on Colossians 2 :1
What great conflict - The word αγων, which we here render conflict, is to be understood as implying earnest care and solicitude, accompanied, undoubtedly, with the most fervent application to the throne of grace in their behalf. The αγωνιζομενος of the preceding verse gave the apostle occasion to use the word αγων here. He agonized with God, and his agony was for them.
Laodicea - A city of Asia Minor, on the borders of Caria, Phrygia, and Lydia. It was originally called Diospolis, or the city of Jupiter, and afterwards Rhoas; but obtained the name of Laodicea from Laodice, the wife of Antiochus. It is now called Ladik. It was formerly celebrated for its commerce, and the fine black wool of its sheep. Colosse, or the city of the Colossians, lay between it and Hierapolis. This Hierapolis was also a town of Phrygia, famous for its hot baths: it is now called Bambukholasi.
As many as have not seen my face in the flesh - From this it has been conjectured that St. Paul had never been at either Colosse or Laodicea, and this, from the letter of the text, appears probable; and yet, his having passed more than once through this country, preaching and strengthening the Churches, renders it very improbable. It is, therefore, most likely that we should understand the apostle as speaking collectively; that he had the most earnest concern, not only for the welfare of those Churches with which he was acquainted, such as Colosse and Laodicea, but also for those to whom he was not personally known.
on Colossians 2 :1
For I would that ye knew - I wish you knew or fully understood. He supposes that this would deeply affect them if they understood the solicitude which he had had on their account.
What great conflict - Margin, fear, or care. The Greek word is "agony" - ἀγῶνα agōna. It is not, however, the word rendered "agony" in Luke 22:44 - ἀγωνία agōnia - though that is derived from this. The word is rendered conflict in Philippians 1:30; contention, 1 Thessalonians 2:2; fight, 1 Timothy 6:12; 2 Timothy 4:7; and race, Hebrews 12:1. It properly refers to the combats, contests, struggles, efforts at the public games; the toil and conflict to obtain a victory. It refers here to the anxious care, the mental conflict, the earnest solicitude which he had in their behalf, in view of the dangers to which they were exposed from Judaizing Christians and Pagan philosophy. This mental struggle resembled that which the combatants had at the public games; compare the 1 Corinthians 9:25, note, 27, note. And for them at Laodicea For Christians there, who were exposed to similar danger. Laodicea was the capital of Phrygia, in Asia Minor, and a little south of Colossae. See Introduction, Section 1. 6. Notes, Colossians 4:16. There was a church early planted there - the "lukewarm" church mentioned in Revelation 3:14. Being in the vicinity of Colossae, the church there would be exposed to the same perils, and the rebuke in Revelation 3:14, showed that the fears of Paul were well founded, and that the arts of the false teachers were too successful.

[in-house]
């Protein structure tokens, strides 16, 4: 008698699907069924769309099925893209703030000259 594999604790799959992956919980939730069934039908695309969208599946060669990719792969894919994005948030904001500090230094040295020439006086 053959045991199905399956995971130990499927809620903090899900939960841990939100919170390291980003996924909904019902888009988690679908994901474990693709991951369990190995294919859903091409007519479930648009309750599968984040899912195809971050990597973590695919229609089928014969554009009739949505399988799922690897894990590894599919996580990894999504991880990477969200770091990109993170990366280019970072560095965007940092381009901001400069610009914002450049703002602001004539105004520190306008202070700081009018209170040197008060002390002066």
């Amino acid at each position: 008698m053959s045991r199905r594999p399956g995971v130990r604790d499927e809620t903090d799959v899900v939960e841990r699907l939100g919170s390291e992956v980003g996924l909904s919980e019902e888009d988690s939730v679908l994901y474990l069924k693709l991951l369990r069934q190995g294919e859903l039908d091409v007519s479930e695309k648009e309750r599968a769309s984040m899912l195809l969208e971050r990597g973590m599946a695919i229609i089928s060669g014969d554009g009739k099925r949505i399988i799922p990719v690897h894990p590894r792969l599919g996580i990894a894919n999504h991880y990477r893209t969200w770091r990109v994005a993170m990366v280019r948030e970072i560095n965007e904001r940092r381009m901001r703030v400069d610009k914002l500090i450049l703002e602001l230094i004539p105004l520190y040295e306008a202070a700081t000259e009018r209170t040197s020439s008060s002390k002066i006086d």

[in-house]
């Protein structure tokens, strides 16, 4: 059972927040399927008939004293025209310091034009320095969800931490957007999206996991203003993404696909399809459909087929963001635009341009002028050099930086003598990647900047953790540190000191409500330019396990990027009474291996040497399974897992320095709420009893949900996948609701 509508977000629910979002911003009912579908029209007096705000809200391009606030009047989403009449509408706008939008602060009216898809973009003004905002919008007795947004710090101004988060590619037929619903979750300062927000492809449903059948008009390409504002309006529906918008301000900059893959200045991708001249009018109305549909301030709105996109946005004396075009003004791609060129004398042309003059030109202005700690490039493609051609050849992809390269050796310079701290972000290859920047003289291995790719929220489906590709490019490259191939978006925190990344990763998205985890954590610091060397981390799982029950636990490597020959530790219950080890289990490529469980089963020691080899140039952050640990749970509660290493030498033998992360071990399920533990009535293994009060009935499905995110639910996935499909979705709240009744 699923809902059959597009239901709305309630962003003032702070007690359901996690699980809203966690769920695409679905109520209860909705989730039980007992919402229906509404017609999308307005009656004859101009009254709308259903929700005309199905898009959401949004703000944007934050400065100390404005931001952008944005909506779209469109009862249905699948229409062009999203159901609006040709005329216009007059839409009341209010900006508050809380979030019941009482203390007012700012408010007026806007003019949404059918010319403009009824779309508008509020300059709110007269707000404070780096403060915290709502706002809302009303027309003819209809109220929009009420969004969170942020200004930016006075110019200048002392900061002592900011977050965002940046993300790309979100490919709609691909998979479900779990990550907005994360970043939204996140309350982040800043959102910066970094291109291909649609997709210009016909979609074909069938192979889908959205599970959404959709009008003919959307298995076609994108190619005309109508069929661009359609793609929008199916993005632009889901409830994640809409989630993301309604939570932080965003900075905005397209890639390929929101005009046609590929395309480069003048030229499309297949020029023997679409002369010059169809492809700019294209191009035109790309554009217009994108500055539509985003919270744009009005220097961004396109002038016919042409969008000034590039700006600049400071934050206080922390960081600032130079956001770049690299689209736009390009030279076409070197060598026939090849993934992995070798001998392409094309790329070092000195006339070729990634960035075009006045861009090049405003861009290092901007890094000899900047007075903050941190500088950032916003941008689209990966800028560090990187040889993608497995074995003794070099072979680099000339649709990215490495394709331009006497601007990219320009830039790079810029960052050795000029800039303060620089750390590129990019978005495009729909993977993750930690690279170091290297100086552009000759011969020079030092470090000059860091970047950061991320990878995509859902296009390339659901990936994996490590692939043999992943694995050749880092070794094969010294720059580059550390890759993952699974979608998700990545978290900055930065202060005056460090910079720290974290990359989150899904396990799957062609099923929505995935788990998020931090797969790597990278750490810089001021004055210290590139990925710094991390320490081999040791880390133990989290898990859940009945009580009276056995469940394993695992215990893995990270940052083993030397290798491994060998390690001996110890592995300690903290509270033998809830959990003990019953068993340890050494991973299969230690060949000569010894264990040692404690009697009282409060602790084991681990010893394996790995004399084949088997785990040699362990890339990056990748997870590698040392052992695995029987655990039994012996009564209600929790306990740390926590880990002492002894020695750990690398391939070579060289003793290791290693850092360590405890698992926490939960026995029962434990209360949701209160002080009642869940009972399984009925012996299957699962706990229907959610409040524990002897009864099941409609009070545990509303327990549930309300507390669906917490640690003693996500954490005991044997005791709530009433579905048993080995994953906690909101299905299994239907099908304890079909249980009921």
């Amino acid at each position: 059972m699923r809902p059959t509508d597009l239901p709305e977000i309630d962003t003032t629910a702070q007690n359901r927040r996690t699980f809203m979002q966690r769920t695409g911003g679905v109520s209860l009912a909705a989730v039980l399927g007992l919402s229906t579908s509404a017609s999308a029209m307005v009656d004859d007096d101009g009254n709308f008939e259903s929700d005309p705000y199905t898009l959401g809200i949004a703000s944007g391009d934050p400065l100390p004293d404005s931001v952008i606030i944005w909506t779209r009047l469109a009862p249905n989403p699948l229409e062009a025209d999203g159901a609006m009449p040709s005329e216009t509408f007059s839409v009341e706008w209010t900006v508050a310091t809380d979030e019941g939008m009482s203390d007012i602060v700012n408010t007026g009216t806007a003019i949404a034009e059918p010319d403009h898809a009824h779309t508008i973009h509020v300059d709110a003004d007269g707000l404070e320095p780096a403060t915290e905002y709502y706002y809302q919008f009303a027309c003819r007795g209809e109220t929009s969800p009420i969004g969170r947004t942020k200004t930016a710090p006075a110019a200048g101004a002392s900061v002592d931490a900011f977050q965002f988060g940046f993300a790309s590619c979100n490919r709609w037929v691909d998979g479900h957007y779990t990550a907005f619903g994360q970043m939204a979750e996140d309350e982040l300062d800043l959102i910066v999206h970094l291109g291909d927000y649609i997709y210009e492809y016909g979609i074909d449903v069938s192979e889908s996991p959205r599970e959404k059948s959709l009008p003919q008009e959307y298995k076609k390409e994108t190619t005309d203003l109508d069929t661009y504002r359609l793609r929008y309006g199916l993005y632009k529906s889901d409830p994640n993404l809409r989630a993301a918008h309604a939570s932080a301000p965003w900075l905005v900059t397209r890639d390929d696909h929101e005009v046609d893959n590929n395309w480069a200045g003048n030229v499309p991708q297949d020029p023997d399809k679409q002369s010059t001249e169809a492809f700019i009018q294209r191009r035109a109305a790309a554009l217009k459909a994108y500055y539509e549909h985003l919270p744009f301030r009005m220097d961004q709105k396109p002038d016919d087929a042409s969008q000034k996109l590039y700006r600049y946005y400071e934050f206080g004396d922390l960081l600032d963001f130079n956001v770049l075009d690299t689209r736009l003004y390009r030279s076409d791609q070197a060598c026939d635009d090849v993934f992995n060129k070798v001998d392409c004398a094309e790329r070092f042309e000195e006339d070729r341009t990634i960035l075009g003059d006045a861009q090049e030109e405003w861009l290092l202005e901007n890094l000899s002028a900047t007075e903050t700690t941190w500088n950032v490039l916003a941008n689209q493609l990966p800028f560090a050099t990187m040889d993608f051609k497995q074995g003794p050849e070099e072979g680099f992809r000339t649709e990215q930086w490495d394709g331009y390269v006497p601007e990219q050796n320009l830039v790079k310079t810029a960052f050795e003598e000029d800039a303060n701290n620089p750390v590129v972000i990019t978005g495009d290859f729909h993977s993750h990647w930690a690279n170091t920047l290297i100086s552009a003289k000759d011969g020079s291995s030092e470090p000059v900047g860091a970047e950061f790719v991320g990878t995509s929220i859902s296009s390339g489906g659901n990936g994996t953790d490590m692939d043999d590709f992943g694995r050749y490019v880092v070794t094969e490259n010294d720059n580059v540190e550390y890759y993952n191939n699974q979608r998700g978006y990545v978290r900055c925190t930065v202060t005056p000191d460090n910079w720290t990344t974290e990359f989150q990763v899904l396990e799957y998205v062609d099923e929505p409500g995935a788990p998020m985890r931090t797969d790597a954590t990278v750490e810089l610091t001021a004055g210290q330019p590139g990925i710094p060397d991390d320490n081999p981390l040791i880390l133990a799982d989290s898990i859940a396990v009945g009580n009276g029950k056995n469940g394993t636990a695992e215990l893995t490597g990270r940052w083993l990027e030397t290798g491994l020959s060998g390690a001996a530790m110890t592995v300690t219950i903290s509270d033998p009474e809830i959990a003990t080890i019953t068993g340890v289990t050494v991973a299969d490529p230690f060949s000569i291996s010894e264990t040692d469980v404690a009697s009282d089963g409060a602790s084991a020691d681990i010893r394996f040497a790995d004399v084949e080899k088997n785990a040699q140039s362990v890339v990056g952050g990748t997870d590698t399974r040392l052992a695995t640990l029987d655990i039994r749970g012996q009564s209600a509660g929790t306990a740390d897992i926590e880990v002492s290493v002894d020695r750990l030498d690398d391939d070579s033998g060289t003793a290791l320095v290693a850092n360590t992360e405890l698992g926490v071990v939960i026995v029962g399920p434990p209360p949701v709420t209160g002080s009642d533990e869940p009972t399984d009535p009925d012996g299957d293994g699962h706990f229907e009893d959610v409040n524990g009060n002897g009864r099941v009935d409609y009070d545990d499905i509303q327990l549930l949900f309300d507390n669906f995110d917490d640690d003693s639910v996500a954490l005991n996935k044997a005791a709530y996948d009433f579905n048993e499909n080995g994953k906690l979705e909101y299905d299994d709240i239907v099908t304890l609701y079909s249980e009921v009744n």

And for as many as have not seen my face in the flesh - That is, evidently in that region. He had, doubtless, a general solicitude for all Christians, but his remark here has reference to those in the neighborhood of the church at Colossae, or in that church. On the question which has been raised, whether this proves that the apostle Paul had never been at Colossae or Laodicea, see Introduction, Section 2, 4. This passage does not seem to me to prove that he had not been there. It may mean that he had great solicitude for those Christians there whom he knew, and for all others there, or in the vicinity, even though he was not personally acquainted with them. He may refer:
(1) to some churches in the neighborhood formed since he was there; or.
(2) to strangers who had come in there since he was with them; or.
(3) to those who had been converted since he was there, and with whom he had no personal acquaintance. For all these he would feel the same solicitude, for they were all exposed to the same danger. To "see one's face in the flesh," is a Hebraism, meaning to become personally acquainted with him.
on Colossians 2 :1
2:1 How great a conflict - Of care, desire, prayer. As many as have not seen my face - Therefore, in writing to the Colossians, he refrains from those familiar appellations, Brethren, Beloved.